After getting the Niners to the NFC Championship Game, Alex Smith has earned the confidence of Jim Harbaugh and likely a new deal with San Francisco. (SI)
The San Francisco 49ers raised the bar for this division with a shocking resurgence in 2011. The challenge for them now is to maintain that level of excellence, and that puts some pressure on the few decisions they have to make before free agency starts.
Elsewhere, Arizona, Seattle and St. Louis face varying degrees of difficult decisions this offseason, but the Seahawks may have the toughest road ahead.
Let's take a look at how the NFC West stacks up heading into free agency:
• Players Arizona needs back: Campbell; Marshall.
Given the respective status of Jefferson and Johnson, both figure to return to the desert in 2012. Marshall, though, is the jewel of Arizona's potential free agent defensive backs. He may not be a Pro Bowl-caliber player on the back end, but he had 78 tackles, 11 pass deflections and three interceptions in 2011 and proved himself to be a versatile defender.
Arizona absolutely cannot let Campbell get away. He was a game-changer up front for the Cardinals, which is why the franchise tag may come into play.
• Players Arizona should let walk: Doucet; Haggans; Porter.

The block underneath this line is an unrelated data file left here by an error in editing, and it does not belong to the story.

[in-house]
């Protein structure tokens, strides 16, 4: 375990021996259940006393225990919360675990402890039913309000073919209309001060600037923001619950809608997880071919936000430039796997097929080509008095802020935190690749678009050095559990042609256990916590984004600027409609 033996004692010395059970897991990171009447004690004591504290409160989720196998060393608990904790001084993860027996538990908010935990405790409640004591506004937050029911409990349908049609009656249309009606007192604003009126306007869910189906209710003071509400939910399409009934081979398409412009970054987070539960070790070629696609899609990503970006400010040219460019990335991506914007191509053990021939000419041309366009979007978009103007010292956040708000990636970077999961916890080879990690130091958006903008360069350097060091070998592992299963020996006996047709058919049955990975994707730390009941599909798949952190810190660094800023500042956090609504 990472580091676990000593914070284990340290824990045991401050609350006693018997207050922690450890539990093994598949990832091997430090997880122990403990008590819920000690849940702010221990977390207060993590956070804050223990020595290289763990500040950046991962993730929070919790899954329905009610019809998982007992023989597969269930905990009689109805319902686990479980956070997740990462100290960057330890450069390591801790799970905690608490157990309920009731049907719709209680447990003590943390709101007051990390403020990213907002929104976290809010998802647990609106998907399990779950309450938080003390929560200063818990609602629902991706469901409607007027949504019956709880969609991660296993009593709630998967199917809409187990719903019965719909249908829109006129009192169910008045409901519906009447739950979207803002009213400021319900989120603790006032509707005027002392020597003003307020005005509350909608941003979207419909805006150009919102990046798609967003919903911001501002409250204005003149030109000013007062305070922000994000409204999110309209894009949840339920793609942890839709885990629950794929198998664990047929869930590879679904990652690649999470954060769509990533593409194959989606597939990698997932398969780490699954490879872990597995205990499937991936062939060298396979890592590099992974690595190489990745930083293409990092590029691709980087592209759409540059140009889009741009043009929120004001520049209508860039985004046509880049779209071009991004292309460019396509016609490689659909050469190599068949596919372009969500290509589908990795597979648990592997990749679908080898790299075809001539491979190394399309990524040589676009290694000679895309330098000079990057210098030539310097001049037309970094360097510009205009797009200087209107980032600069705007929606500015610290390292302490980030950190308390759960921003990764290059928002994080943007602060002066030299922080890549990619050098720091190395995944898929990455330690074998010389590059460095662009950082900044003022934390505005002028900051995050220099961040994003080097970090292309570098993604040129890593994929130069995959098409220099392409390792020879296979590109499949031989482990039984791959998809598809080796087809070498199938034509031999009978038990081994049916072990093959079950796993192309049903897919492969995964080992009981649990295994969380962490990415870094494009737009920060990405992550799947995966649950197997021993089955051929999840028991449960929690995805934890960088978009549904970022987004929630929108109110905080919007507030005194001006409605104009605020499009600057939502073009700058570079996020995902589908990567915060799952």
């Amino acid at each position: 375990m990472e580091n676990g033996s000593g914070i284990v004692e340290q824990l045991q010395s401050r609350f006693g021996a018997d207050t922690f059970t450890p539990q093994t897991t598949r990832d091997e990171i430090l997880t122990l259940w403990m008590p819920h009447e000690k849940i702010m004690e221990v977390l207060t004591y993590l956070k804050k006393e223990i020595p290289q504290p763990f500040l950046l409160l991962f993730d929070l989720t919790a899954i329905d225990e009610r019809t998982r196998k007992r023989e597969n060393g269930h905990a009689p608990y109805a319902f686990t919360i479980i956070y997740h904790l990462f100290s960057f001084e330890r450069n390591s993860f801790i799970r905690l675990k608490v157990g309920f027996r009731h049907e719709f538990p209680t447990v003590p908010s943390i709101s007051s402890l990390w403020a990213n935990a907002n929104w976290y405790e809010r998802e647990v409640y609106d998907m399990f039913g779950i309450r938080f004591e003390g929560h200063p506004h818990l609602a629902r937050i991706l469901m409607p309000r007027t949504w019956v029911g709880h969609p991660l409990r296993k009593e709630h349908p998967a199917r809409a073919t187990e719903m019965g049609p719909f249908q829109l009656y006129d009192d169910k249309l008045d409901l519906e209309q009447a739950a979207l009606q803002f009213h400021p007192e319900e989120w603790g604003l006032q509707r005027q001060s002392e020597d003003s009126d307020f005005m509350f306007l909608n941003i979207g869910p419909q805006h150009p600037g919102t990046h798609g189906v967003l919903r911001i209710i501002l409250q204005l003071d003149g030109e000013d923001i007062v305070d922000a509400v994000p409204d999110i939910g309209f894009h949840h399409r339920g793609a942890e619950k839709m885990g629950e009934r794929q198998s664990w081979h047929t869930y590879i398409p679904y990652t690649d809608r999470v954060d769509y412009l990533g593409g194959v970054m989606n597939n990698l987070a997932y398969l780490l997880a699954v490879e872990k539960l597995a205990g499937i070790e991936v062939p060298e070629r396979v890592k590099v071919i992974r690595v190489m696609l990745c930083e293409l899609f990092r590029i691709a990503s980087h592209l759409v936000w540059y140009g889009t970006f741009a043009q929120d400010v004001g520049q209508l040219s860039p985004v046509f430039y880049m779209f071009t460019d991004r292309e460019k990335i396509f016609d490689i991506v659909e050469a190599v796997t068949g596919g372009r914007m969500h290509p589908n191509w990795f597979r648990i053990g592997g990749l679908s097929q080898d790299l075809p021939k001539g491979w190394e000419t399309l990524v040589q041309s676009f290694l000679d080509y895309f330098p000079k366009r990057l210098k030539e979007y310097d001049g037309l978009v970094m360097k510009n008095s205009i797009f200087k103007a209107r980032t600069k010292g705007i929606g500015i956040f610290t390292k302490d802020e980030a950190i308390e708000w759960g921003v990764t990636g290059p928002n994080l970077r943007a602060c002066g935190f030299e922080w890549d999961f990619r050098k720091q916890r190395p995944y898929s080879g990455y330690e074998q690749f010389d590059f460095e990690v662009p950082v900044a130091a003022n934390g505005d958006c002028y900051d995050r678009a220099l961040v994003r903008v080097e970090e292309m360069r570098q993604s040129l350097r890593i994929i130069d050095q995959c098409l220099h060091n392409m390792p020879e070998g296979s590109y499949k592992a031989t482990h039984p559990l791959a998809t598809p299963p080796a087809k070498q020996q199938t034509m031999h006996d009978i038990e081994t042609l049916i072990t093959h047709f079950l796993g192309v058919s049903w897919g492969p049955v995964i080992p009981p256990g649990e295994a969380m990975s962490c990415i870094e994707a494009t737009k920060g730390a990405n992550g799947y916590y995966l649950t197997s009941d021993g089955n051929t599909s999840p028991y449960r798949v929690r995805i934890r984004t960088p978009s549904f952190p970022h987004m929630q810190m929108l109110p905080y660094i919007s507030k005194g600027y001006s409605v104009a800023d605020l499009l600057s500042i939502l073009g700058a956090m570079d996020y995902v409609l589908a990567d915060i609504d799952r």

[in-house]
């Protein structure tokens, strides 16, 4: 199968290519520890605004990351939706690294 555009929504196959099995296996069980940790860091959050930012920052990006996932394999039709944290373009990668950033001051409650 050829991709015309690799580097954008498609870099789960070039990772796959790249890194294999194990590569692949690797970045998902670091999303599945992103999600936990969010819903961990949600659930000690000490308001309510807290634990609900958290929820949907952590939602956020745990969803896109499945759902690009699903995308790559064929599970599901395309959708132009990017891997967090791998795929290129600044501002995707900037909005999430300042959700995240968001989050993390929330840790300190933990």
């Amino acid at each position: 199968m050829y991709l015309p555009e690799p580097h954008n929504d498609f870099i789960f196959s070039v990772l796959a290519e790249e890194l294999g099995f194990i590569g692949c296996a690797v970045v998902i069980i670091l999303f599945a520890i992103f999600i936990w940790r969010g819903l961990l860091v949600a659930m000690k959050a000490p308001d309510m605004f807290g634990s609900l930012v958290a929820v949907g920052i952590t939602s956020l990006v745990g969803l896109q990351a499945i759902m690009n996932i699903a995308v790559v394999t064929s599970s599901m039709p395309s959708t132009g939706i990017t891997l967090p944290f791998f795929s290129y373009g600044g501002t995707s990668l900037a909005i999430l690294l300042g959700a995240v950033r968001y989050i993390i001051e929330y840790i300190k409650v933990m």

There is a very realistic chance that either Haggans or Porter will be back to play outside linebacker for Arizona next season, with the smart money on Haggans, who started 16 games in 2011. It's hard to get excited about either possibility, though. Haggans is a locker room favorite and a veteran presence, but he went almost unnoticed most of the time last season -- not what you want out of a 3-4 OLB.
Doucet had a few nice games and wound up catching 54 passes, making him the Cardinals' second-leading receiver. But Larry Fitzgerald was right during the regular season when he said that this team needs more help at the receiver position. Arizona can find a better No. 2 option than Doucet.
• Outlook: This might not be a very active offseason for the Cardinals. There are only a few impact players on their potential free-agent list and they won't have a ton of money to go throwing around on the open market.
San Francisco 49ers
• Players San Francisco needs back: Goldson; Rogers; Smith.